Jun 26, 2014

Chickpea and onion omelette


Many years ago, one of my favorite hearty breakfasts was a fluffy buckwheat flake porridge and an omelette. Today, I love the same breakfast, but instead of an egg omelette, I make a chickpea omelette. I have seen many different versions of this dish. In India, they call it pudla. Some versions recommend adding baking powder and some vinegar. To be honest, I really don’t like this method. I find the omelette to be much more tastier and with better texture when you don’t use any raising agents.

Since I’m a huge fan of onions, my most favorite way to prepare this omelette, is to add a bunch of onions slices to the batter. Cooked onions just taste so sweet and smell divine. I wanted to make this recipe pretty universal and basic, so I made the seasoning classic. Just some salt, pepper and fresh herbs. The result was heavenly! Of course you can replace the onion with some other veggies. Especially in the summertime, I recommend adding zucchini cubes or chopped tomato. If you have some nutritional yeast, feel free to toss it in. And if you want a spicier experience, add some curry powder or chili flakes.

I usually get a pack of chickpea flour from a health food store and then I’m settled for a pretty long time. You can use regular pea flour too, but then the dish will have a more profound pea taste. I find the chickpea omelette to be an excellent protein-rich vegan breakfast, but I bet the recipe will come in handy when you are out camping too.

Omelette batter

This recipe is for a smaller pan. If you want a bigger omelette that fits a medium or a large pan, double the chickpea flour, salt and pepper. Little omelette serves two people, bigger one serves four to six people.

  • 3 heaping Tbsp chickpea flour (it should be superfine, "Papa" flour and TRS gram flour are perfect for example)
  • ¼ Tbsp salt
  • pinch of ground black pepper
  • 8 Tbsp water
  • 1 medium onion
  • a big bunch of fresh herbs (dill, spring onions and basil for example)
  • 2 Tbsp oil




Mix chickpea flour with salt and pepper. Add water and mix until you have a creamy omelette batter. Add thinly sliced onions and chopped herbs. Mix everything together. Heat up some oil on a smaller pan. Scoop all the batter onto the pan and spread it out with a spoon so you have a nice round omelette. Cook for a few minutes (don’t cover the pan with a lid!). Flip the omelette over (use a thin spatula) and cook for a couple more minutes. Remove the heat. Let it cool a little bit, cut it and serve it on a bread or as a side with your morning porridge or some other dish.

14 comments:

  1. I love this recipe, must try it one day !

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    1. Definitely recommend it! It's so great for breakfast.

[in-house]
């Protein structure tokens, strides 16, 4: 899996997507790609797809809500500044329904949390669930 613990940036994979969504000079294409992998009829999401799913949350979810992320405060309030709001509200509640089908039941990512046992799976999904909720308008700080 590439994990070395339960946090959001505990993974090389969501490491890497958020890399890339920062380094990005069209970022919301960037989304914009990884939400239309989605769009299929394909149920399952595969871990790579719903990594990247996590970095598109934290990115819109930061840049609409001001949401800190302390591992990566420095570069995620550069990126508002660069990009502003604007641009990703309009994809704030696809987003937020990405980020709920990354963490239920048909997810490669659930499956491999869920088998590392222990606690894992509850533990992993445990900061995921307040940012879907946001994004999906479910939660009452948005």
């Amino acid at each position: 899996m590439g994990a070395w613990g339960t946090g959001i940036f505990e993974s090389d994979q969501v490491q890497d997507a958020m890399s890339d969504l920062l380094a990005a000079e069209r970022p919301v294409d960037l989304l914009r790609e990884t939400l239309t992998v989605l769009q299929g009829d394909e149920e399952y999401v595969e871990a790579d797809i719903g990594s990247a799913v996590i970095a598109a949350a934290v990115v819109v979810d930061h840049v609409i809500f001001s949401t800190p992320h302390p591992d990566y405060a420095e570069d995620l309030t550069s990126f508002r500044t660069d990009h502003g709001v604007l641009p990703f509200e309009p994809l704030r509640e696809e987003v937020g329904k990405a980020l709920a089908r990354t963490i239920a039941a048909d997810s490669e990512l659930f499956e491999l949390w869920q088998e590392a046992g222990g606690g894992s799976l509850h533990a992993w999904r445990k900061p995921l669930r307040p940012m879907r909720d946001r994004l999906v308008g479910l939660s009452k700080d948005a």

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  2. These are fantastic! I made them tonight, and they were such a hit I can see they will be in heavy rotation in our house. Thank you!

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    1. I am so glad you liked the recipe! I make it often too :) Thanks for trying it out!

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  3. Just had this with soup. Delicious! Will definitely be making this again.

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  4. I am glad you liked the recipe, but I really hope the outcome was an omelette not a soup :D

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  5. This is genius! I'm a big fan of the old tried-and-true tofu omelette but this just steps it up a whole exciting new level!

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    1. Yay, thanks!! I'm a big fan of this omelette. It is on a heavy rotation this summer :)

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  6. Great way of making omelette, i find it very interesting. Thanks for sharing this recipe.

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  7. looks good. would be considered a frittata not an omelet though, am i right? (not trying to be rude, as a grammar nazi i just think this way)

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    Replies
    1. You have a point. I guess in Estonia, we even call the frittatas omeletes :)

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  8. I just made this! It tasted delicious but I don't think I let it cook long enough. Still yummy!

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  9. I just tried this and it turned out raw and uncooked. I tried oven baking to force it to cook, then refrying it on the stovetop, and finally gave up. The proportion of water is way too much. 3 Tbsp chickpea flour? Seriously? I'll stick to Kittee's Pudla proportions which work for me. I am so disappointed. This is really a fritter and not an omelet (Pula in India). http://kitteekake.blogspot.ca/2012/10/pudla-of-moment.html

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  10. At first I made the recipe with 3tbsp of flour and it was runny, I added about 2 more tbsps to make it creamy like Sandra said it should be. It turned out fine.

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